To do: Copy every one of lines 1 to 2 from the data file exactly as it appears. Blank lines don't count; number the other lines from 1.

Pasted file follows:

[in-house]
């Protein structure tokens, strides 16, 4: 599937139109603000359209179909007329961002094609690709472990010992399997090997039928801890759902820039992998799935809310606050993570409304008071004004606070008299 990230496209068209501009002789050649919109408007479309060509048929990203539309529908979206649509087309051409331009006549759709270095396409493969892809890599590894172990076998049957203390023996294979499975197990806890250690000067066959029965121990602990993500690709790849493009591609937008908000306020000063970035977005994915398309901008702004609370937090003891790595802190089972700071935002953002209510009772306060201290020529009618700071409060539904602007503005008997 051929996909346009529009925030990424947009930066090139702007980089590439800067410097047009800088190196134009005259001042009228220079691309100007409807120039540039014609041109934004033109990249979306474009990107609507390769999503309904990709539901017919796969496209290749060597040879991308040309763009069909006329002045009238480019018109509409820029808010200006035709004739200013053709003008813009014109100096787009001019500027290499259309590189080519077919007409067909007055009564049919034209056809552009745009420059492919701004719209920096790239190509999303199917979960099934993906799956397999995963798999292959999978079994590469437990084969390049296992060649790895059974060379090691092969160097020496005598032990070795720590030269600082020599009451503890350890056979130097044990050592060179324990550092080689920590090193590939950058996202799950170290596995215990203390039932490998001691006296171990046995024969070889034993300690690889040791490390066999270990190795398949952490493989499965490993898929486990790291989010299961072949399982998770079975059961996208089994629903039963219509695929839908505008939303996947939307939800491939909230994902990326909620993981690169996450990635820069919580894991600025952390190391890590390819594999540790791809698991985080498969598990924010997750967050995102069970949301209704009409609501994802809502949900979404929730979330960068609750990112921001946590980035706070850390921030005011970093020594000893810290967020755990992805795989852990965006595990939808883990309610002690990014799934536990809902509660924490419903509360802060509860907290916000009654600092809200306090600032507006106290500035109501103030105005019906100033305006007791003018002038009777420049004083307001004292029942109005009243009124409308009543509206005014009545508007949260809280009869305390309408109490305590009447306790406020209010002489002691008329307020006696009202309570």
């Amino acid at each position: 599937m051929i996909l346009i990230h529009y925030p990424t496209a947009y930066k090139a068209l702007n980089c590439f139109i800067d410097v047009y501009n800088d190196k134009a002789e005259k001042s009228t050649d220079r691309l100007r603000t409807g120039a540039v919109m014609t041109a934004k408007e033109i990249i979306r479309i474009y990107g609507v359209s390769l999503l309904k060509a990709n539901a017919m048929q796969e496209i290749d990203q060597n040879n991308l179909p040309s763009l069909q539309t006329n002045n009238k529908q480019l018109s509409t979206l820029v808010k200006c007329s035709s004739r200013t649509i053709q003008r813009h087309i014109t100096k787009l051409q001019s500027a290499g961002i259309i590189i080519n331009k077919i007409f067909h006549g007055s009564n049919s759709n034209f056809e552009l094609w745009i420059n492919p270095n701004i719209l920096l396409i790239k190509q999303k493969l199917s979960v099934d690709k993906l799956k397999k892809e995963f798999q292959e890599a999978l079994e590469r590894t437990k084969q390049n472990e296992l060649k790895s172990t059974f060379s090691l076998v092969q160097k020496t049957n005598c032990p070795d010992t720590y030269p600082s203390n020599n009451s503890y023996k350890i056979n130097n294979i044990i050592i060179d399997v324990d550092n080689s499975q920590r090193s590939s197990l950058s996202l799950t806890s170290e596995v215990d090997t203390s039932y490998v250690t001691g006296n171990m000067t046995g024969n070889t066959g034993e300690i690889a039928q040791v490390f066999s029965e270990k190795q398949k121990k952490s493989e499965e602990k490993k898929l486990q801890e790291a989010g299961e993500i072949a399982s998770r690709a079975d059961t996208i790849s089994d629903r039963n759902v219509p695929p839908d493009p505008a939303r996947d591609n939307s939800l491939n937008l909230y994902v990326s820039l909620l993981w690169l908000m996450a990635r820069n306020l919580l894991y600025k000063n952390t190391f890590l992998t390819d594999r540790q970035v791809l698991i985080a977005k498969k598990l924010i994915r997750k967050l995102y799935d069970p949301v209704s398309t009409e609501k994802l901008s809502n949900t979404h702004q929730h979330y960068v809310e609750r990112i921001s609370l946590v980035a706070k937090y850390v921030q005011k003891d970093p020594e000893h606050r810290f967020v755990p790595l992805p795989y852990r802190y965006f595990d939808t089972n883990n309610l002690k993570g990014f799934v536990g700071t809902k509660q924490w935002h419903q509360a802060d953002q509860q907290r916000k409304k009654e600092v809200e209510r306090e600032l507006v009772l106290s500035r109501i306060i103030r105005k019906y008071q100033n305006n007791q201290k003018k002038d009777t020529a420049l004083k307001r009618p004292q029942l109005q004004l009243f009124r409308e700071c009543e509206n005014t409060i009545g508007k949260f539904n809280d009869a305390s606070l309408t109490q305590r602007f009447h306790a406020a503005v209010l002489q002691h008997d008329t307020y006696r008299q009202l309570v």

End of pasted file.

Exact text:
[in-house]
């Protein structure tokens, strides 16, 4: 599937139109603000359209179909007329961002094609690709472990010992399997090997039928801890759902820039992998799935809310606050993570409304008071004004606070008299 990230496209068209501009002789050649919109408007479309060509048929990203539309529908979206649509087309051409331009006549759709270095396409493969892809890599590894172990076998049957203390023996294979499975197990806890250690000067066959029965121990602990993500690709790849493009591609937008908000306020000063970035977005994915398309901008702004609370937090003891790595802190089972700071935002953002209510009772306060201290020529009618700071409060539904602007503005008997 051929996909346009529009925030990424947009930066090139702007980089590439800067410097047009800088190196134009005259001042009228220079691309100007409807120039540039014609041109934004033109990249979306474009990107609507390769999503309904990709539901017919796969496209290749060597040879991308040309763009069909006329002045009238480019018109509409820029808010200006035709004739200013053709003008813009014109100096787009001019500027290499259309590189080519077919007409067909007055009564049919034209056809552009745009420059492919701004719209920096790239190509999303199917979960099934993906799956397999995963798999292959999978079994590469437990084969390049296992060649790895059974060379090691092969160097020496005598032990070795720590030269600082020599009451503890350890056979130097044990050592060179324990550092080689920590090193590939950058996202799950170290596995215990203390039932490998001691006296171990046995024969070889034993300690690889040791490390066999270990190795398949952490493989499965490993898929486990790291989010299961072949399982998770079975059961996208089994629903039963219509695929839908505008939303996947939307939800491939909230994902990326909620993981690169996450990635820069919580894991600025952390190391890590390819594999540790791809698991985080498969598990924010997750967050995102069970949301209704009409609501994802809502949900979404929730979330960068609750990112921001946590980035706070850390921030005011970093020594000893810290967020755990992805795989852990965006595990939808883990309610002690990014799934536990809902509660924490419903509360802060509860907290916000009654600092809200306090600032507006106290500035109501103030105005019906100033305006007791003018002038009777420049004083307001004292029942109005009243009124409308009543509206005014009545508007949260809280009869305390309408109490305590009447306790406020209010002489002691008329307020006696009202309570």